Type: Trad, 100 ft (30 m)
FA: ??
Page Views: 492 total · 3/month
Shared By: Chris Wenker on Sep 2, 2008
Admins: Mike Howard, Jason Halladay, Anthony Stout, LeeAB Brinckerhoff, Marta Reece, Drew Chojnowski

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Access Issue: Some rocks in this area are on private property. Be respectful when crossing private land. Details
Access Issue: Access Issue for Areas in BLM Taos Field Office Lands Details


This unfortunately-named climb starts out with 30 feet of actual, thrutchy offwidth crack climbing, and then transitions into a face climb through a licheny area of semi-detached plates. The crux is near the bottom of the offwidth, as you're trying to gain entrance to the crack. Protects fairly well throughout, if you've got the big cams.

This route is not described in any of the modern guides, but is noted in the old-time guide. However, if you carefully read Jackson's (2006) description of Summer Dreams and compare it to the old-time guide's description of that same route, I think Jackson actually directs the climber to start at the base of Summer Dreams and to top out on Dung Alley's anchors instead of the actual top of Summer Dreams (which appears to have a bolted anchor about 20 feet right and 10 feet below Dung Alley's anchor, see the MP.com beta photo).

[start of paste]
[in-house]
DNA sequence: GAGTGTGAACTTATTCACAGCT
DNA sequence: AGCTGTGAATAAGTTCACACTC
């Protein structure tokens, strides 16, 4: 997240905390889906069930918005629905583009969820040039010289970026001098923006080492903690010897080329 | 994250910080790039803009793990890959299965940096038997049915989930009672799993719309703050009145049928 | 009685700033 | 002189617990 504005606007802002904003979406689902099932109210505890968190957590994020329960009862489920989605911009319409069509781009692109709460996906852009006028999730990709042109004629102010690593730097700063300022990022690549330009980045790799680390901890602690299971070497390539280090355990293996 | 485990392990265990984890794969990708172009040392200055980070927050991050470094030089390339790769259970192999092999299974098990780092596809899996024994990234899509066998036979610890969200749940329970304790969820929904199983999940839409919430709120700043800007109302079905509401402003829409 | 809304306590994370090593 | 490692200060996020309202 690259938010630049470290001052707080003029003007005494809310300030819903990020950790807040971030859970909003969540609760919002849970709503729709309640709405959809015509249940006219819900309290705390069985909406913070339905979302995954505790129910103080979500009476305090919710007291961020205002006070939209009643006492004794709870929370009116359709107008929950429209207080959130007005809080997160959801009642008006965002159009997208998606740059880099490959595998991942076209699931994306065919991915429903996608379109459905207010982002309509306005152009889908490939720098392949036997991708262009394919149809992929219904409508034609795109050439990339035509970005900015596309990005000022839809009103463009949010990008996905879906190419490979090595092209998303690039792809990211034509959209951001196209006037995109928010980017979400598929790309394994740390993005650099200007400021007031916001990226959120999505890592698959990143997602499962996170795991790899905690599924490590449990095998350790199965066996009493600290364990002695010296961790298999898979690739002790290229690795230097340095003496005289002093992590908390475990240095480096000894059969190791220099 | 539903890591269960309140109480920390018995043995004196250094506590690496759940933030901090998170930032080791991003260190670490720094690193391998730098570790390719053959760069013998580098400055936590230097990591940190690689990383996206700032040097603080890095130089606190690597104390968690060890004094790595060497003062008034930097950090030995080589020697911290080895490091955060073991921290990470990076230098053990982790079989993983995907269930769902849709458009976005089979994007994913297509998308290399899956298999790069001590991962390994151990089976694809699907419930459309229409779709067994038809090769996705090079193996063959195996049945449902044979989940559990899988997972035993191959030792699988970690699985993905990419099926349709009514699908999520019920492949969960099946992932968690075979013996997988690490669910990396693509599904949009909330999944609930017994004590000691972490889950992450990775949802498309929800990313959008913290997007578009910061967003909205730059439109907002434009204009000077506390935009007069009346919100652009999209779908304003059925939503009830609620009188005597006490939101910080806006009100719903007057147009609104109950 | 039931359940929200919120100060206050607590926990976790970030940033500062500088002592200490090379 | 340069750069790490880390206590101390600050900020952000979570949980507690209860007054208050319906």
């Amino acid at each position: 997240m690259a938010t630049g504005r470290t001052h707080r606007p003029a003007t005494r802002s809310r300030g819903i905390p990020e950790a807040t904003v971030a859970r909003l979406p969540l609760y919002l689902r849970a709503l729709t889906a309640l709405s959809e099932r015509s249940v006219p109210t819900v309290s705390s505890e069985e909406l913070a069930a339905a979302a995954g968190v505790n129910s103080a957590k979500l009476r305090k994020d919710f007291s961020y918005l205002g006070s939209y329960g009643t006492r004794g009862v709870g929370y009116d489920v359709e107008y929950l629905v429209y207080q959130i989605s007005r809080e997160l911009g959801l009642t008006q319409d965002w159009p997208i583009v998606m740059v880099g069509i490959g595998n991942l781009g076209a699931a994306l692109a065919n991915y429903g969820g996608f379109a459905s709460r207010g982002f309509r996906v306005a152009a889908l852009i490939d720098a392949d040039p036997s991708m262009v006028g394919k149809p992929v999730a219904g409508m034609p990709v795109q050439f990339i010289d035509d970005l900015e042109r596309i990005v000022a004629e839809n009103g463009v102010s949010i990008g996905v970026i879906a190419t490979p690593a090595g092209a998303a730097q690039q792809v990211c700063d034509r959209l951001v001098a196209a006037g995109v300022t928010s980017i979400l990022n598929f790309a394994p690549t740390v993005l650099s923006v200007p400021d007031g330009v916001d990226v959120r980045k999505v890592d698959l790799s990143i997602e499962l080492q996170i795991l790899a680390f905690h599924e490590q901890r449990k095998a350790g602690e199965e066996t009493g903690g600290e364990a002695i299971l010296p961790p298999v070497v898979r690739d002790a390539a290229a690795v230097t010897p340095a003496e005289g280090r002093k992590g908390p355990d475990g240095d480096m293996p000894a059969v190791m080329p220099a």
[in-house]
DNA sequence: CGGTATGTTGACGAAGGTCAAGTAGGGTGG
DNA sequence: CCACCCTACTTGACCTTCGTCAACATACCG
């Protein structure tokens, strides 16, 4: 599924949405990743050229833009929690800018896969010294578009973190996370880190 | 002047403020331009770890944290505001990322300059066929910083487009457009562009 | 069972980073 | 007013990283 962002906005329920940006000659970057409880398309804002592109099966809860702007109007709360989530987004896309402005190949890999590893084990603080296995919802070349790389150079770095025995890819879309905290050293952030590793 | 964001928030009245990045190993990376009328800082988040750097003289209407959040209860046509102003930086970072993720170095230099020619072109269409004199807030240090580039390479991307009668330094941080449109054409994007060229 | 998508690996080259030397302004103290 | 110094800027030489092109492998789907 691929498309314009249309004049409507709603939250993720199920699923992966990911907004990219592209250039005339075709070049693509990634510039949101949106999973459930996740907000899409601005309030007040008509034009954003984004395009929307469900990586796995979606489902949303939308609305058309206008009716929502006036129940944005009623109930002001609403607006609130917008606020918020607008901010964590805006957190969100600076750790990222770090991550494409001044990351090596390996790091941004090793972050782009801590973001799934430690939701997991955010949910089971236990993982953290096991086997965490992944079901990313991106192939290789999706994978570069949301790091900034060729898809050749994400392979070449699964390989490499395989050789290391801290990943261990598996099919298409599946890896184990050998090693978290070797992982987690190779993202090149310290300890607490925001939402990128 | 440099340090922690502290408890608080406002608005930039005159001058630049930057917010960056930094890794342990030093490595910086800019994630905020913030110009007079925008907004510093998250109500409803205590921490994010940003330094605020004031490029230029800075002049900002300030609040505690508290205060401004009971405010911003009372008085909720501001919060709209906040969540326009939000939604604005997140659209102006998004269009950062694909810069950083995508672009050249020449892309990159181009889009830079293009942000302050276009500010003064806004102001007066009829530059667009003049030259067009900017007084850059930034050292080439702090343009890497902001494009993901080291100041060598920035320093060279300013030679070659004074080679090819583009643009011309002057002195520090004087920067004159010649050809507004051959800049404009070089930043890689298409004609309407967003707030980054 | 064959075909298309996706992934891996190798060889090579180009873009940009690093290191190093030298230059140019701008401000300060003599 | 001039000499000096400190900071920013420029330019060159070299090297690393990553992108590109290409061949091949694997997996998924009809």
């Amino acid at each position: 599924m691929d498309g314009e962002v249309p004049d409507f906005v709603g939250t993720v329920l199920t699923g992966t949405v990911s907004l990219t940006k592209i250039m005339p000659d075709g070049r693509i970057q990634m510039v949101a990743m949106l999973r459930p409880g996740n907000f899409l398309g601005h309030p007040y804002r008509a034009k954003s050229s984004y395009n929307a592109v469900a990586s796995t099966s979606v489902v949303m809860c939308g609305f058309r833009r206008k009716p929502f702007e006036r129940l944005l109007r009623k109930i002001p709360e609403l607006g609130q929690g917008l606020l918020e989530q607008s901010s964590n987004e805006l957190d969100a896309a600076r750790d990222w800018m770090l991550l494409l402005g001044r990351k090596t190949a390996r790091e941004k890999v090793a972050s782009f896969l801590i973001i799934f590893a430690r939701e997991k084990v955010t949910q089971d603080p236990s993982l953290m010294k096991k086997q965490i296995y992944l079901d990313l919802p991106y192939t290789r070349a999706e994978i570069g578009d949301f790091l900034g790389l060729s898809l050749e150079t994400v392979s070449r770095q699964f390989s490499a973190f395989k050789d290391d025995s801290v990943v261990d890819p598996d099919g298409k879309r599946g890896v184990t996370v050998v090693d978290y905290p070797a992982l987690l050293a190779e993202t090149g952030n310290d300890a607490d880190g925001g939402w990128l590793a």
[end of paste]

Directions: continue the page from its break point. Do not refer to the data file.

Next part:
On the far northeastern end of Mosaic Rock. Walk around the east end of the dome, pass the bottom of the standard descent gully, and continue for about another 125 feet. The old-time guide notes that you will "trip over a large detached buttress, climb it." The left side of the detached pillar/buttress is marked by a prominent left-arching offwidth crack.
I'm pretty sure this is the correct detached buttress mentioned in the old guide, because of its close proximity to Summer Dreams, which is also described in the old-time guide. If this offwidth route is not Dung Alley, someone let me know.

Two fairly new bolts provide an anchor located at a good stance that lies about 10 feet below the top of the climb. I don't know if you can rap all the way to the ground from this point. I have only ever climbed past the bolts to the top of the formation and walked off the standard descent. I'm not convinced these bolts were necessary, because it's an easy thing to summit and walk off. However, their placement near the top of the climb does allow good communication with the second climber, which might be greatly impeded if you top out and build a belay back from the edge.


Lemme guess: you've got a pair of # 5 and 6 camalots or friends that are still shiny and new. Break 'em out.
A single set of cams to #6 would suffice, if you don't mind walking the #6 up with you. Two #4s or 5s would be reassuring in places, though. Hand-sized cams will work once you get out of the offwidth.

As of August 2008 there was some tatty sling and cord, with a single screw-link, hung on the anchor bolts.